Thanks to the California Air Resources Board (CARB), as well as economics, water is now incorporated in almost three billion U.S. aerosol products each year, usually as one phase of an emulsion. An even greater number of pump-action, squeeze tube and other chemical specialty products also contain emulsions. It is usually essential that these emulsions “stay together” during the service life of the product. All emulsions are metastable—that is, they possess thermodynamic energy and seek to approach ground level by phase separation. This tendency must be carefully addressed by formulators.
Thousands of chemists and technicians are currently hard at work to improve or create emulsion products. Emulsion technology is wide-ranging and often complex. Sadly, it is rarely taught in universities. Product development chemists must educate themselves. Textbooks are virtually non-existent and other information sources are often biased, academic or simply hard to find.
One treatise defines an emulsion as “a liquid dispersed in a liquid.” While this covers a majority of emulsions, one of the more important exceptions are some furniture polishes that contain carnauba wax, beeswax, montan wax and synthetic waxes. Unusual emulsions can include those where the dispersed phase is mercury, gallium, low melting gallium alloy and even nano-silver. This latter item has long-lasting disinfectant/deodorant property and contains metal particles in the range of 0.005 micron. It is therefore outside the classical definition of an emulsion and may even illustrate the mythical ninth colloidal system: “solid dispersed in liquid.”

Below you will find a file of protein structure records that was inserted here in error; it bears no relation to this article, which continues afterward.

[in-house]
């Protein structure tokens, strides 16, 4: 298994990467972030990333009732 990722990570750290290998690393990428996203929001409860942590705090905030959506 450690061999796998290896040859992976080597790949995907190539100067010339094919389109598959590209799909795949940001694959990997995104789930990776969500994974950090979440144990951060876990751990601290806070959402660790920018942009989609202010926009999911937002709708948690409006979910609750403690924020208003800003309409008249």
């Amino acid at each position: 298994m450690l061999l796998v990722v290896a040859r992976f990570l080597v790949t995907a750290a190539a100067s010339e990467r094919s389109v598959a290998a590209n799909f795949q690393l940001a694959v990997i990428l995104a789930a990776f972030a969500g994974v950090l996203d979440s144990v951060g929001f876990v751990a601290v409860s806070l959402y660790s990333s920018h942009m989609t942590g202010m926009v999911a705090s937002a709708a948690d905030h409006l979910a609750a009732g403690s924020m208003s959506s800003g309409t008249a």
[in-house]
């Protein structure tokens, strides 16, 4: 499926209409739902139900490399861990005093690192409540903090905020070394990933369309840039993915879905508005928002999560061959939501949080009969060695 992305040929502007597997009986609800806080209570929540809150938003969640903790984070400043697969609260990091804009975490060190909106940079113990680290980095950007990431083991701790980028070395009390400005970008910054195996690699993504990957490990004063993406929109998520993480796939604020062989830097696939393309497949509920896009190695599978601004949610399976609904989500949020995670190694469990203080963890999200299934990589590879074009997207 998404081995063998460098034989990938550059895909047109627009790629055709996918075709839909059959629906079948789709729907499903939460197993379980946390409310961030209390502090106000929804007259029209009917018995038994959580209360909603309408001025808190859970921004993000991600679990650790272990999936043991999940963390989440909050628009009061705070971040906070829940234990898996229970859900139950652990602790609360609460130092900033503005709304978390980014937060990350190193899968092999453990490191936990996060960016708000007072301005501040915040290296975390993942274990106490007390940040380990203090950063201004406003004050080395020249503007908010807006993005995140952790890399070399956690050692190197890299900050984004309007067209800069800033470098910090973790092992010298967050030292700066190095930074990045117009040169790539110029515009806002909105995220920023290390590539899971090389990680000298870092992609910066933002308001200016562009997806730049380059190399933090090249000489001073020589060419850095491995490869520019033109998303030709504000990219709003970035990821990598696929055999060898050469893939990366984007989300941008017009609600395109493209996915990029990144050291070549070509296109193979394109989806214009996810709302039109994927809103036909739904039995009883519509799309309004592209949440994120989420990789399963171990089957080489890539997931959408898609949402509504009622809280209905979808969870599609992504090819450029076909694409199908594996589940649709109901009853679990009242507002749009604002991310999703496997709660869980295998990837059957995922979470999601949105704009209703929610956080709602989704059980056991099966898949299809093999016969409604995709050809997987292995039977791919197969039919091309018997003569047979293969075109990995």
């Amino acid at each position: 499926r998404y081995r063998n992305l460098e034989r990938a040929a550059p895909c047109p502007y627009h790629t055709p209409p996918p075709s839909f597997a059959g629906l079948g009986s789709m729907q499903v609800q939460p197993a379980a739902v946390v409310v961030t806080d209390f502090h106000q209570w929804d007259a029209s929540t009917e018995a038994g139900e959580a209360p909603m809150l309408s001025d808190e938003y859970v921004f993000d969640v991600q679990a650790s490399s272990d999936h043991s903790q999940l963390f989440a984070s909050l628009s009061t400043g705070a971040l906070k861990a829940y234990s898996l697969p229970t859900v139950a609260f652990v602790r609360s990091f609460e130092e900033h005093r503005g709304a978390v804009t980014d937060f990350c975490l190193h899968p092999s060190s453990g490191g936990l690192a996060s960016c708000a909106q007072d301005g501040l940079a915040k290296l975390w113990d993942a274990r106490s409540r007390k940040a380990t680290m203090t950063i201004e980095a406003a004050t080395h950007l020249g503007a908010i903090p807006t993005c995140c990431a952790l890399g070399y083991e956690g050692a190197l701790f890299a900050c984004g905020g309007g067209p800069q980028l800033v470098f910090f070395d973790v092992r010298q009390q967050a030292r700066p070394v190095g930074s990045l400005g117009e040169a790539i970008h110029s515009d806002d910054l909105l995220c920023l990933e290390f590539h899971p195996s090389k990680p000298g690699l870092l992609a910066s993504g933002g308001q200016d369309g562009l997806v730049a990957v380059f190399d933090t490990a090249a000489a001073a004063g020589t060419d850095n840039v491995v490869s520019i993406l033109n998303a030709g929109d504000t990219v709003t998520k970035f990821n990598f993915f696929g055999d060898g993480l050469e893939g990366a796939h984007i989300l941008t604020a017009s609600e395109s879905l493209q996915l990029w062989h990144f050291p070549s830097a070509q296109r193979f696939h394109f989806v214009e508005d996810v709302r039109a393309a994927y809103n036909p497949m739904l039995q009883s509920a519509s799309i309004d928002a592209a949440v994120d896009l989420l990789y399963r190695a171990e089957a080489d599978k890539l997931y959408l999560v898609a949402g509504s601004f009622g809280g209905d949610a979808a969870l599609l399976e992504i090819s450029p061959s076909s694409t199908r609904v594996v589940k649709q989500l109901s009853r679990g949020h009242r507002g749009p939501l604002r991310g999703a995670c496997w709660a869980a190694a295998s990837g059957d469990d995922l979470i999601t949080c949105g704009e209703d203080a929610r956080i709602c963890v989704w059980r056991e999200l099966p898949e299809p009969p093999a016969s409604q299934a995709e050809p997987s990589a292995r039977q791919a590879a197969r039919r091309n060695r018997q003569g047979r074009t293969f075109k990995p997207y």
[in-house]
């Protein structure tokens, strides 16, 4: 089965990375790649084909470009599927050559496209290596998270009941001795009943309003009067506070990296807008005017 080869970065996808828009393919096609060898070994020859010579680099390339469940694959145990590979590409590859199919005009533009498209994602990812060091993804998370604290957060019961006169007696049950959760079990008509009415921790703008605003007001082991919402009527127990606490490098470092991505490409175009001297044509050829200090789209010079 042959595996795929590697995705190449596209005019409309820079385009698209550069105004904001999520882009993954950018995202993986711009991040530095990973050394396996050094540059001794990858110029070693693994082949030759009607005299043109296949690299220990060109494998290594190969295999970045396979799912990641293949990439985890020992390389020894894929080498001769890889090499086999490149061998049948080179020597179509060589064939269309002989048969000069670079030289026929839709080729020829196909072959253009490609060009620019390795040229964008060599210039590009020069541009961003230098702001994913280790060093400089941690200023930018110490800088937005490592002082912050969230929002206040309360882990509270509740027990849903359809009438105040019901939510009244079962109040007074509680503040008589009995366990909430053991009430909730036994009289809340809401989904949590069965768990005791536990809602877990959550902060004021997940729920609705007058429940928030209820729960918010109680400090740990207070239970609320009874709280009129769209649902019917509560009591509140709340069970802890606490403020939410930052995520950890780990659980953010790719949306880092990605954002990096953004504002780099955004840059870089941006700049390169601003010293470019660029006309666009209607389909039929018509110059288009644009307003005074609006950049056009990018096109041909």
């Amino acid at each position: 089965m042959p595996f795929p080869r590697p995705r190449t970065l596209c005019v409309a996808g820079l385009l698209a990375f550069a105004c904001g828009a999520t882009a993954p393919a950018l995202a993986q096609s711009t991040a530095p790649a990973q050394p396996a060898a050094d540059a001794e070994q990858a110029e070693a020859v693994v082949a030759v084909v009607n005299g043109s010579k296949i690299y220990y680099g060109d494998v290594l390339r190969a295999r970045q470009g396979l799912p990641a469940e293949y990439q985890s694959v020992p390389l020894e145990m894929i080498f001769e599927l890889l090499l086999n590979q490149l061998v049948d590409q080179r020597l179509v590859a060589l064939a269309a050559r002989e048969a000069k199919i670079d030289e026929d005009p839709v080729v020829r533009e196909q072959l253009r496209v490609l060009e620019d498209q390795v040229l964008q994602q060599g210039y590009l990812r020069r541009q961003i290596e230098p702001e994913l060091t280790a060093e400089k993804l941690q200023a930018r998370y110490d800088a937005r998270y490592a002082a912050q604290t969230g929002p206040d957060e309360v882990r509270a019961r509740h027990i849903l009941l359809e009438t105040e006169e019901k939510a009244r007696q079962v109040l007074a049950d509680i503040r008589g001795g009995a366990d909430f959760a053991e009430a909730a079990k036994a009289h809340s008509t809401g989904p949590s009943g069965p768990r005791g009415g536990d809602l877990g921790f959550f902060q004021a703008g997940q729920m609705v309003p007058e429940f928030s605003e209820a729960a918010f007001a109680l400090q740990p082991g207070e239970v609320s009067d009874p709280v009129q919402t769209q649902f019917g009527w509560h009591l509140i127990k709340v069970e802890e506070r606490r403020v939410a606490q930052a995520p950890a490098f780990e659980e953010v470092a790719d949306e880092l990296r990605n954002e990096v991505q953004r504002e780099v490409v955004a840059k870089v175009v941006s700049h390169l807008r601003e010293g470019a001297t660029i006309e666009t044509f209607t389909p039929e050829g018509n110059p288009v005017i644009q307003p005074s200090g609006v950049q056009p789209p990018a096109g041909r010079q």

An increasing number of aerosol products depend on emulsion stability—never to separate into their continuous and dispersed phases. A major example is the bag-on-valve (BOV) aerosol. The tri-laminate bag is essentially 100% full of emulsion, leaving no head space. If the emulsion separates upon aging, shaking the BOV dispenser will have little or no effect on reconstituting the original emulsion. To stabilize these emulsions, thickening polymers are often added to the continuous (usually water) phase.
Structure of emulsions
There are several ways to divide emulsions into categories. The most common is oil-in-water (o/w) and water-in-oil (w/o). The w/o is much less common but can be seen in non-foaming air fresheners that are now mostly produced outside the U.S., and thus not subject to oppressive volatile organic compound (VOC) limits.
The traditional view that oil droplets in o/w emulsions are spherical is true only if they do not touch or influence each other. Close-packed oil spheres can occupy only 73% of an emulsion, but a few o/w types show 99% oil droplets in a 1% continuous phase. In such cases, the oil particles are warped into cubes or “bricks” with slightly rounder corners and arranged in layers. The interstitial forces confer stability to the emulsion.